In message <>, From Tim Truax <>, 
the following was written:
> 2 users access the same account number at the exact same time in the
> same file and same interactive job and are presented with a full 
> screen where 20 comment lines can be typed in.
> User 1 - gets this screen with available sequence numbers 1 thru 20.
> User 2 - gets this screen with same available sequence numbers!!!
> User 1 & User 2 - commence to typing in the comments 1 thru 20.
> User 1 hits enter first and adds the records 1 thru 20, Now
> User 2 hits enter and they update and write over User 1's previously
> entered comments.


It sounds as though you have 20 records, each with a 78 byte alpha field
for comment, probably with a customer number and sequence number as the
key. If only 20 records are allowed, you have a real problem. If more
are permitted, you could check the highest sequence number when you read
the data, then again before updating. If it's different, reread and
display the data from the database with the current user's comments
appended to the end (resequenced). He can then edit or simply hit enter

Have you considered using a variable length field which you
programatically break into rows? You could allow it to be up to 100 rows
or so in length, but it will only use the storage space required by the
data. It's pretty easy to code that way. You just initialize a subfile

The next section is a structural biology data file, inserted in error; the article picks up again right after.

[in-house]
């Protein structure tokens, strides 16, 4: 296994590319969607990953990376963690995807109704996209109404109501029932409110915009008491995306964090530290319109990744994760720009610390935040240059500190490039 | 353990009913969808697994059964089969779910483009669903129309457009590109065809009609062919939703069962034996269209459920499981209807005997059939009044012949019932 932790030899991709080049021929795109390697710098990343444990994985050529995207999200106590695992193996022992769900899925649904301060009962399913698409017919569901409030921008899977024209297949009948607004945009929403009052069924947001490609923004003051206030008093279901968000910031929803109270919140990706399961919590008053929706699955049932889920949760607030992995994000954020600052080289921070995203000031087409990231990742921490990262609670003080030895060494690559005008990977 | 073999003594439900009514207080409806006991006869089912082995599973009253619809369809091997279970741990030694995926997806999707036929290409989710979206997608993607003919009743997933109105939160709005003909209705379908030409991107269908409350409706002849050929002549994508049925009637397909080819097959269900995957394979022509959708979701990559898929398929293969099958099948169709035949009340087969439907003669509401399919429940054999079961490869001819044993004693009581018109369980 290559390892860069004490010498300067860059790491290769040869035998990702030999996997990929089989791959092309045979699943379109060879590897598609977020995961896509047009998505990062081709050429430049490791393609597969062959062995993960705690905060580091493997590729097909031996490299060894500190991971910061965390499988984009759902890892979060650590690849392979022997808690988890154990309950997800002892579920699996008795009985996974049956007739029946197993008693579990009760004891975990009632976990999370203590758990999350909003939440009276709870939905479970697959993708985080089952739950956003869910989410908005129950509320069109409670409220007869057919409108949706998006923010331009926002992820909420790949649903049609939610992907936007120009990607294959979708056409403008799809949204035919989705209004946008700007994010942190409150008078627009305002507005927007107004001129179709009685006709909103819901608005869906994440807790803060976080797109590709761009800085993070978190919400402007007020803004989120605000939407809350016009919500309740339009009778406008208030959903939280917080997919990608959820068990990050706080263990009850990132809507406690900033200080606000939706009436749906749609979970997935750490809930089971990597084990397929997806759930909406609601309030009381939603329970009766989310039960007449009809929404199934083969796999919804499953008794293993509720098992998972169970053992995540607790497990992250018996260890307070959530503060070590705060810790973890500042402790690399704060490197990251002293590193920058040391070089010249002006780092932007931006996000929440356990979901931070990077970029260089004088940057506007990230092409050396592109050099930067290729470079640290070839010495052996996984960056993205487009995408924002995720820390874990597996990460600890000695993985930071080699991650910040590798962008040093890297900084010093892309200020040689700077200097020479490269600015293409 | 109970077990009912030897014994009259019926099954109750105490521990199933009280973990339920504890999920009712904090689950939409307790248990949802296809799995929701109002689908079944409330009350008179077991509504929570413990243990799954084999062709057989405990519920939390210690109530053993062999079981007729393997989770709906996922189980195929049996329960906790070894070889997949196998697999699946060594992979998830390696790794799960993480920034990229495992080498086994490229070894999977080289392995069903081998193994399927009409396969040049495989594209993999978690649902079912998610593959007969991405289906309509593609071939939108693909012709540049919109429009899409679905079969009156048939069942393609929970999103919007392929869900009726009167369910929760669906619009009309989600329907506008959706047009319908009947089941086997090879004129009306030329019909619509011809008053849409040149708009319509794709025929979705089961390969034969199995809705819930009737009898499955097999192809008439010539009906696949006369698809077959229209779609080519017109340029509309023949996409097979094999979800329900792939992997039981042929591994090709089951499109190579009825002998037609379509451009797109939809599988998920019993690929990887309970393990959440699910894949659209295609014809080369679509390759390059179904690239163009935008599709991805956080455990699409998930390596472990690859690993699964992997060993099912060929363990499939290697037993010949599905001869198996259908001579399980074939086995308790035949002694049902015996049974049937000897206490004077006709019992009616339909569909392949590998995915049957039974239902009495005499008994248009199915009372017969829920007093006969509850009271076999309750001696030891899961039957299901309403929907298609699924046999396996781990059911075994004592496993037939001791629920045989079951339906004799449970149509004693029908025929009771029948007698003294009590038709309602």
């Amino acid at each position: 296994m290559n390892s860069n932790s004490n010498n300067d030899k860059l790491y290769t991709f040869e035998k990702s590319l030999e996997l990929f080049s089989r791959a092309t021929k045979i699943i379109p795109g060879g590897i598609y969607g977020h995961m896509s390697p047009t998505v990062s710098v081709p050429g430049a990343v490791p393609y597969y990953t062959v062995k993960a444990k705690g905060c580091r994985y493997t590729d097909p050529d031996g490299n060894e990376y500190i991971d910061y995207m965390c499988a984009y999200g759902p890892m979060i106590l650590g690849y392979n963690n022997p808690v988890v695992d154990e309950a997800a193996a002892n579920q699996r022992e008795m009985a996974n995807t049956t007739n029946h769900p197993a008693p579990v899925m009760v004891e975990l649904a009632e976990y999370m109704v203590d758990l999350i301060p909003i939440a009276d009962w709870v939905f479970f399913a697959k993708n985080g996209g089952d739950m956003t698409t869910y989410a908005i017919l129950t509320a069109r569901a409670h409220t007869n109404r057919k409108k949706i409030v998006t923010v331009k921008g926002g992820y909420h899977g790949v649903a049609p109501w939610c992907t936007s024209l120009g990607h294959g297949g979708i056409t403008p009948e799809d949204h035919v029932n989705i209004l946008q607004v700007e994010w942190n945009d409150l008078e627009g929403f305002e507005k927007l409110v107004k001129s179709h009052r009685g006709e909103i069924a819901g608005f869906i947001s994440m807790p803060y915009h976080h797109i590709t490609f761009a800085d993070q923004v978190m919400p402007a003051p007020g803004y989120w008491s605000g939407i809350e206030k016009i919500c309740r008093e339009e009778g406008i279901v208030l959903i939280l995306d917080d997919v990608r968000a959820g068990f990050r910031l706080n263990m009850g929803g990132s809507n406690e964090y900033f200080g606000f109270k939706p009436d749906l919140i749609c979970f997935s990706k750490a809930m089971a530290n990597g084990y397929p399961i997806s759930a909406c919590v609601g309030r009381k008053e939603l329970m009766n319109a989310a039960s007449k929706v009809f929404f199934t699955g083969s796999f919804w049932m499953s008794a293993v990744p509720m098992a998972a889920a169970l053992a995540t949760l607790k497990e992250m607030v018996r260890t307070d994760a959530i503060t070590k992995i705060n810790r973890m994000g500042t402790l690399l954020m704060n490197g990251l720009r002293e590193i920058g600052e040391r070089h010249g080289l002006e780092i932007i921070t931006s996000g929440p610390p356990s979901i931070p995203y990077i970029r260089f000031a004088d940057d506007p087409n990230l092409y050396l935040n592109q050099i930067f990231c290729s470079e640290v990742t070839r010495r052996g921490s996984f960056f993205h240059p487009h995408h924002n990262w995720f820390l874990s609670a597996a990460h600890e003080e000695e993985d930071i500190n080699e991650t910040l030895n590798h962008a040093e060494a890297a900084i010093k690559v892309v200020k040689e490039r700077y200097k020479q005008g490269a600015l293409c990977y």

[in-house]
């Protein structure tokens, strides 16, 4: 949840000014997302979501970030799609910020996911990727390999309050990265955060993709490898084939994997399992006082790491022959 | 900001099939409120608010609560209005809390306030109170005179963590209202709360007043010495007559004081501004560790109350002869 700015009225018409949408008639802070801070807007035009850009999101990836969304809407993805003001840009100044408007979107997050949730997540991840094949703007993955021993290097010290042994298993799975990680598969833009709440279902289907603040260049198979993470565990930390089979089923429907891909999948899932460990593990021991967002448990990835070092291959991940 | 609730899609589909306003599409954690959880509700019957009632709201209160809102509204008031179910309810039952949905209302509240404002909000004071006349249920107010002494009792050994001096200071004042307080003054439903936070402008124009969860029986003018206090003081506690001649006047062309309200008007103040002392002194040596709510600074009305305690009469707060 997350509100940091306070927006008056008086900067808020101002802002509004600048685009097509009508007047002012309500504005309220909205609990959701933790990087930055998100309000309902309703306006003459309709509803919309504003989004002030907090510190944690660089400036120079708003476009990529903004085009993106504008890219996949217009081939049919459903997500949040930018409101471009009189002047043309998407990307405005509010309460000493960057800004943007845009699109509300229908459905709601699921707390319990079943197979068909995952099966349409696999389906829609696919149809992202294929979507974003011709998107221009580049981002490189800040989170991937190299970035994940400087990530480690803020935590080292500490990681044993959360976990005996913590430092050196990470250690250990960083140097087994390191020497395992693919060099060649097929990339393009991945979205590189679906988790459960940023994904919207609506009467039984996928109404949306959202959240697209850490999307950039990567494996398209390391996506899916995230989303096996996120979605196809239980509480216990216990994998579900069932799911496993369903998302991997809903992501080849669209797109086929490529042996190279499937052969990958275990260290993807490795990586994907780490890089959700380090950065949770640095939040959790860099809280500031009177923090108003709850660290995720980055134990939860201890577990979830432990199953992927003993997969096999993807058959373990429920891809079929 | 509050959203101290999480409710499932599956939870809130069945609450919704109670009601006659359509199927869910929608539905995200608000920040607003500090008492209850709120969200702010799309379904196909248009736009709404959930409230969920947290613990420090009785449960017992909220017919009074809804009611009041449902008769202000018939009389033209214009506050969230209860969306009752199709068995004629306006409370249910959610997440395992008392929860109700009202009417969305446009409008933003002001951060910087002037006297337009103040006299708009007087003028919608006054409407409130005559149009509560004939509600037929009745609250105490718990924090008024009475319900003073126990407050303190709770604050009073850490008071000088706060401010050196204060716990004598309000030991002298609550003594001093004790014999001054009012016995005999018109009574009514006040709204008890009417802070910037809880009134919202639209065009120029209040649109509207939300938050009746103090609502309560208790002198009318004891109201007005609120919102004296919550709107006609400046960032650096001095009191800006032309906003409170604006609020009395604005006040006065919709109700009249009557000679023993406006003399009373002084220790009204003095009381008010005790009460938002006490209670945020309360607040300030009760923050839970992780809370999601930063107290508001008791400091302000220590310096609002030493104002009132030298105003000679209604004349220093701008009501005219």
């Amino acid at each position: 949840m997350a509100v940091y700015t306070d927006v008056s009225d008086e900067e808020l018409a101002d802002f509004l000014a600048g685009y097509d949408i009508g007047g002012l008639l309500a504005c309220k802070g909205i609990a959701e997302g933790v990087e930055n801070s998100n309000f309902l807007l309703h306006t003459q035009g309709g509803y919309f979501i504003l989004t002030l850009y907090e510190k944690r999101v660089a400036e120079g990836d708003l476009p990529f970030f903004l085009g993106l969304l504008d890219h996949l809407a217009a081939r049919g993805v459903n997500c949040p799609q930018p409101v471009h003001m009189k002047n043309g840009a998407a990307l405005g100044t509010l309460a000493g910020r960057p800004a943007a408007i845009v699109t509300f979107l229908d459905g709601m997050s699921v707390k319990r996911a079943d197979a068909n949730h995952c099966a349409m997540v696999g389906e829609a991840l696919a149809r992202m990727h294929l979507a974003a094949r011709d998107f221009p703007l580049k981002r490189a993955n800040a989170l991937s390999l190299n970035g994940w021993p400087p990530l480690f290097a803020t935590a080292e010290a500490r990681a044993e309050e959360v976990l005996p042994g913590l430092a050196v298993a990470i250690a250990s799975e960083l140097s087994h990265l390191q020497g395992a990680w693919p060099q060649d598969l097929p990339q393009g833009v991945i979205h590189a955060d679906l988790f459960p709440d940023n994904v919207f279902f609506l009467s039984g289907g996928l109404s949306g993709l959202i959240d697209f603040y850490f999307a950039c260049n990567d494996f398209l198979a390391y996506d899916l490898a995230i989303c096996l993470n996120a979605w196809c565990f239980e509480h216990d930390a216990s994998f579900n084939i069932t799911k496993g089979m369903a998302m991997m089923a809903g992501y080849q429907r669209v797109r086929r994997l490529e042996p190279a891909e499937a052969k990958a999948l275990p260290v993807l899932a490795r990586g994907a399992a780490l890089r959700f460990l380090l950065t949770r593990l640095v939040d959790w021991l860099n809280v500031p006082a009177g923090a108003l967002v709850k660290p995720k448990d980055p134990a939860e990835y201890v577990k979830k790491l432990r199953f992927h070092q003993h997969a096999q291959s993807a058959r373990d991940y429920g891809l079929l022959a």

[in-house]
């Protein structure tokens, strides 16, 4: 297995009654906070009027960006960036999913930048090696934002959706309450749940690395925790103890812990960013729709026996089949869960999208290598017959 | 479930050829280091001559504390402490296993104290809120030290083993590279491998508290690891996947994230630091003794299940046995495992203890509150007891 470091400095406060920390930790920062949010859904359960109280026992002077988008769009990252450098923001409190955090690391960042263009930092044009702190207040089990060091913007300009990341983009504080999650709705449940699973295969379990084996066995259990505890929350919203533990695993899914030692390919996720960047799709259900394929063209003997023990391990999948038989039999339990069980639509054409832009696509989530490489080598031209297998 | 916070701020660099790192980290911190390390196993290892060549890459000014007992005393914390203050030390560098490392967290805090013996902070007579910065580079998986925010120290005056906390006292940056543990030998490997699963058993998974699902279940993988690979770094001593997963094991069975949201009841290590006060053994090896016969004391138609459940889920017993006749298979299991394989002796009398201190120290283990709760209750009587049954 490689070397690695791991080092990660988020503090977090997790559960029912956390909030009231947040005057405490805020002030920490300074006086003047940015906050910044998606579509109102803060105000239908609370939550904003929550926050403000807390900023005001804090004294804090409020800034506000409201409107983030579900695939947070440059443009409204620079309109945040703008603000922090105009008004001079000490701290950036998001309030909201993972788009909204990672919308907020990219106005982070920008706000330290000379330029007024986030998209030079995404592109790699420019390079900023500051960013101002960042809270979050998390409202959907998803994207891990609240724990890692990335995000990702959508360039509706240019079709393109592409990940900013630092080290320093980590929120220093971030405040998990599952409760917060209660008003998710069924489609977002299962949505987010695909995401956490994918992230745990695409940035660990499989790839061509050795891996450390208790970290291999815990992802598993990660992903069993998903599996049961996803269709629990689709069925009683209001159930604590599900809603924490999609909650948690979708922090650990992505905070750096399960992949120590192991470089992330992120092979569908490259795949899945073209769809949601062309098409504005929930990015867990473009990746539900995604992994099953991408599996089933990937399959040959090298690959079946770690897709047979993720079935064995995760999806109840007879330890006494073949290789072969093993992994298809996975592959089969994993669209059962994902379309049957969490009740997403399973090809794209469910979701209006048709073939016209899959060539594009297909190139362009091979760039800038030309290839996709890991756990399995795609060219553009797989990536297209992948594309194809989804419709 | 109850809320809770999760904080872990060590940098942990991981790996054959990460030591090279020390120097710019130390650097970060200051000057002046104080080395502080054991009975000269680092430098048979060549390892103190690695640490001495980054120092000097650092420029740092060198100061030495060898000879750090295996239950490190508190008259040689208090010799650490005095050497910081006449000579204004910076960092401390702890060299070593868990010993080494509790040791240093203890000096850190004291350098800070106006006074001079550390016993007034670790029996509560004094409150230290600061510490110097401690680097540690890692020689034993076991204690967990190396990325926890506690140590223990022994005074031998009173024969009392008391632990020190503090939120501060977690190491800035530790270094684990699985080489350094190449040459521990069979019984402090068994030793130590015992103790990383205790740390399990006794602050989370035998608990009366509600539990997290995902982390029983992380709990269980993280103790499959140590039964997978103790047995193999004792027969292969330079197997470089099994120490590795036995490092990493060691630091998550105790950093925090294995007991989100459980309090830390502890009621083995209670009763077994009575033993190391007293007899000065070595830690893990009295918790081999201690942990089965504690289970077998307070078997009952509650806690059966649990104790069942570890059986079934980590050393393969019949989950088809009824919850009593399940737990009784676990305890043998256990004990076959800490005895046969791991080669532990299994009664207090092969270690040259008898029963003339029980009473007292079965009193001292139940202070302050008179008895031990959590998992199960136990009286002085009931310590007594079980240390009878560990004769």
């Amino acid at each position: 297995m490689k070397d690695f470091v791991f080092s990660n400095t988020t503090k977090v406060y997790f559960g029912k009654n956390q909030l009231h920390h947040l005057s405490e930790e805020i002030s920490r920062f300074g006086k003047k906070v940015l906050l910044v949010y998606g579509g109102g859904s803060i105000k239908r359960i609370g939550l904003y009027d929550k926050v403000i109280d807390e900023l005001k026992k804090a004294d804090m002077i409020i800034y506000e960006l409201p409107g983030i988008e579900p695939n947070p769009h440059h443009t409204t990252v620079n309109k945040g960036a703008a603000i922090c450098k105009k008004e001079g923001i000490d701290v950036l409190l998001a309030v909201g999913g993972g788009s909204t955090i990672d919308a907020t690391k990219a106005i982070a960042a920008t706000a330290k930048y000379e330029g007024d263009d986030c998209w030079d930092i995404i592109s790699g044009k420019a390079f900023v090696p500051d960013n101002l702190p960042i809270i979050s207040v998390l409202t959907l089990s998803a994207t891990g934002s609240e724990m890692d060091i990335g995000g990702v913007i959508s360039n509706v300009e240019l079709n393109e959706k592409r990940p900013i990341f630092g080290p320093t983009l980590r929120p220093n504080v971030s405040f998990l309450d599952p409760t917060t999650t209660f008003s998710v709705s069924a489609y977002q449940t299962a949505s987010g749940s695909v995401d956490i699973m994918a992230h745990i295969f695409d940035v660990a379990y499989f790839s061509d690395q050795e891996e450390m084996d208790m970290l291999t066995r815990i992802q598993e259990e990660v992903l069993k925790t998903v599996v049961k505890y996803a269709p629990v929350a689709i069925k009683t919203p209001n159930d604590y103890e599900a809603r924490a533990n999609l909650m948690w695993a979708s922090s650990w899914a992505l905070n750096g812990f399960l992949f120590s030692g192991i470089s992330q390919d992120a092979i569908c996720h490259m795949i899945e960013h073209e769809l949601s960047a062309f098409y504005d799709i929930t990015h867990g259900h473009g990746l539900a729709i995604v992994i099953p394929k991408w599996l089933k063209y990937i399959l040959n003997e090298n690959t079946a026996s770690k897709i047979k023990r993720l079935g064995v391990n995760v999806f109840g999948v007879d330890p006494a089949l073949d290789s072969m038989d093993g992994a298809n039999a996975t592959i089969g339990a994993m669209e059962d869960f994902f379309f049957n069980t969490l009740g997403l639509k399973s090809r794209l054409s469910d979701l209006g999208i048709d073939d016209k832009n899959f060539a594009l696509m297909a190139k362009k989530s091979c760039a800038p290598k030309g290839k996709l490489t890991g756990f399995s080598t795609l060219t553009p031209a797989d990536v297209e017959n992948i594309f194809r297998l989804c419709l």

to the maximum number of rows and update the data into it, one segment
at a time. This allows the whole shebang to be in one record, which is a
little easier to control.

The easiest way I've found to control the conflict situation is to store
the time when the record is updated. When you read the record, you do
not lock the record, but you do save the time. If no record currently
exists, the time value is 00:00:00.000. Before you update, you read the
record again, this time locking it, and compare the time with the
original value. If it's different, you give the user the bad news and
make him key his comments again using the updated data. This has the
advantage of not leaving a lock flag in place if a job dies in mid edit.
You don't care what the time value is. Your only concern is that it
cannot be different than it was when the data was originally read. Of
course you could just lock the record on the first read and trap the
error, but that tends to allow users to lock records and then wander
away, making everyone else wait while they have a smoke and a cup of
java. The time value method encourages them to get in and out quickly,
freeing up the database for others.

It's worked well for me, but your mileage may vary...


 - Pete Hall

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